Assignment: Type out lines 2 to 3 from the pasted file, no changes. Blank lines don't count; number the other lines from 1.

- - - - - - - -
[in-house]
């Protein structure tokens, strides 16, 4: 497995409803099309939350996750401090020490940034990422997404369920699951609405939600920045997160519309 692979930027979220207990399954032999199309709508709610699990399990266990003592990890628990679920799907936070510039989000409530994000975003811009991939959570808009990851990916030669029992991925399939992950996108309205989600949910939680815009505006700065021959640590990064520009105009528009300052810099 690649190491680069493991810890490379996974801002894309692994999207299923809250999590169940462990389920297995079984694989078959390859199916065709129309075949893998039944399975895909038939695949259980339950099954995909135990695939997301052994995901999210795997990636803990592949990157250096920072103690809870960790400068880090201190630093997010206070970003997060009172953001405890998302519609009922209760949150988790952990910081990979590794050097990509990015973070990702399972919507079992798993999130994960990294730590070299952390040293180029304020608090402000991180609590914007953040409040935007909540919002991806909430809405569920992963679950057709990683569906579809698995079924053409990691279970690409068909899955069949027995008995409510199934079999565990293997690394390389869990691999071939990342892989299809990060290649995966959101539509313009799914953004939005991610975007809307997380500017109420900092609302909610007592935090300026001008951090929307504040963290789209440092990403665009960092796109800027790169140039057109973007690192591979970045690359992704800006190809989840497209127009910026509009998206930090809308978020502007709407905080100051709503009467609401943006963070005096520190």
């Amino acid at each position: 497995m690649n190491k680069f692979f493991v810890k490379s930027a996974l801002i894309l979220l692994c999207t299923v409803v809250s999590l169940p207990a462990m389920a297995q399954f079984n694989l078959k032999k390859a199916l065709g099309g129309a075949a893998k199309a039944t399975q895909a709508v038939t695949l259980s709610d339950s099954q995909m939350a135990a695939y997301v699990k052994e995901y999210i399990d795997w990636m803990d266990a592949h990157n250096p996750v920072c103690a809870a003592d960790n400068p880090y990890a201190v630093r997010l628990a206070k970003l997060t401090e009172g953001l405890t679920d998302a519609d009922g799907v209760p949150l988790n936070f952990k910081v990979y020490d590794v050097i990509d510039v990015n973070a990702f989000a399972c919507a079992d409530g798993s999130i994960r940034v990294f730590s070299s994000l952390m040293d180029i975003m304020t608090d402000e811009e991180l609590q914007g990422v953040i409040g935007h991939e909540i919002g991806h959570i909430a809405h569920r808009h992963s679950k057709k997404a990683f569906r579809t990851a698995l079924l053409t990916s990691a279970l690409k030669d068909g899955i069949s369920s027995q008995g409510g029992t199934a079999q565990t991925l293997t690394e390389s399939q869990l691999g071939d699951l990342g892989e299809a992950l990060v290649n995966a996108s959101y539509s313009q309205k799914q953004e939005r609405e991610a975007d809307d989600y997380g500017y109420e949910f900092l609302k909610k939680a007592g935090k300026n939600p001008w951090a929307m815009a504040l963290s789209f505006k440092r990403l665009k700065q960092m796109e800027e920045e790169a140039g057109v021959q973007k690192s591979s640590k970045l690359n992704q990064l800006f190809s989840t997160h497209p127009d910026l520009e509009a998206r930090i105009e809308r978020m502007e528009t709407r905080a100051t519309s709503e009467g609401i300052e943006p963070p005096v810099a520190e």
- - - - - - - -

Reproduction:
């Protein structure tokens, strides 16, 4: 497995409803099309939350996750401090020490940034990422997404369920699951609405939600920045997160519309 692979930027979220207990399954032999199309709508709610699990399990266990003592990890628990679920799907936070510039989000409530994000975003811009991939959570808009990851990916030669029992991925399939992950996108309205989600949910939680815009505006700065021959640590990064520009105009528009300052810099 690649190491680069493991810890490379996974801002894309692994999207299923809250999590169940462990389920297995079984694989078959390859199916065709129309075949893998039944399975895909038939695949259980339950099954995909135990695939997301052994995901999210795997990636803990592949990157250096920072103690809870960790400068880090201190630093997010206070970003997060009172953001405890998302519609009922209760949150988790952990910081990979590794050097990509990015973070990702399972919507079992798993999130994960990294730590070299952390040293180029304020608090402000991180609590914007953040409040935007909540919002991806909430809405569920992963679950057709990683569906579809698995079924053409990691279970690409068909899955069949027995008995409510199934079999565990293997690394390389869990691999071939990342892989299809990060290649995966959101539509313009799914953004939005991610975007809307997380500017109420900092609302909610007592935090300026001008951090929307504040963290789209440092990403665009960092796109800027790169140039057109973007690192591979970045690359992704800006190809989840497209127009910026509009998206930090809308978020502007709407905080100051709503009467609401943006963070005096520190």
């Amino acid at each position: 497995m690649n190491k680069f692979f493991v810890k490379s930027a996974l801002i894309l979220l692994c999207t299923v409803v809250s999590l169940p207990a462990m389920a297995q399954f079984n694989l078959k032999k390859a199916l065709g099309g129309a075949a893998k199309a039944t399975q895909a709508v038939t695949l259980s709610d339950s099954q995909m939350a135990a695939y997301v699990k052994e995901y999210i399990d795997w990636m803990d266990a592949h990157n250096p996750v920072c103690a809870a003592d960790n400068p880090y990890a201190v630093r997010l628990a206070k970003l997060t401090e009172g953001l405890t679920d998302a519609d009922g799907v209760p949150l988790n936070f952990k910081v990979y020490d590794v050097i990509d510039v990015n973070a990702f989000a399972c919507a079992d409530g798993s999130i994960r940034v990294f730590s070299s994000l952390m040293d180029i975003m304020t608090d402000e811009e991180l609590q914007g990422v953040i409040g935007h991939e909540i919002g991806h959570i909430a809405h569920r808009h992963s679950k057709k997404a990683f569906r579809t990851a698995l079924l053409t990916s990691a279970l690409k030669d068909g899955i069949s369920s027995q008995g409510g029992t199934a079999q565990t991925l293997t690394e390389s399939q869990l691999g071939d699951l990342g892989e299809a992950l990060v290649n995966a996108s959101y539509s313009q309205k799914q953004e939005r609405e991610a975007d809307d989600y997380g500017y109420e949910f900092l609302k909610k939680a007592g935090k300026n939600p001008w951090a929307m815009a504040l963290s789209f505006k440092r990403l665009k700065q960092m796109e800027e920045e790169a140039g057109v021959q973007k690192s591979s640590k970045l690359n992704q990064l800006f190809s989840t997160h497209p127009d910026l520009e509009a998206r930090i105009e809308r978020m502007e528009t709407r905080a100051t519309s709503e009467g609401i300052e943006p963070p005096v810099a520190e």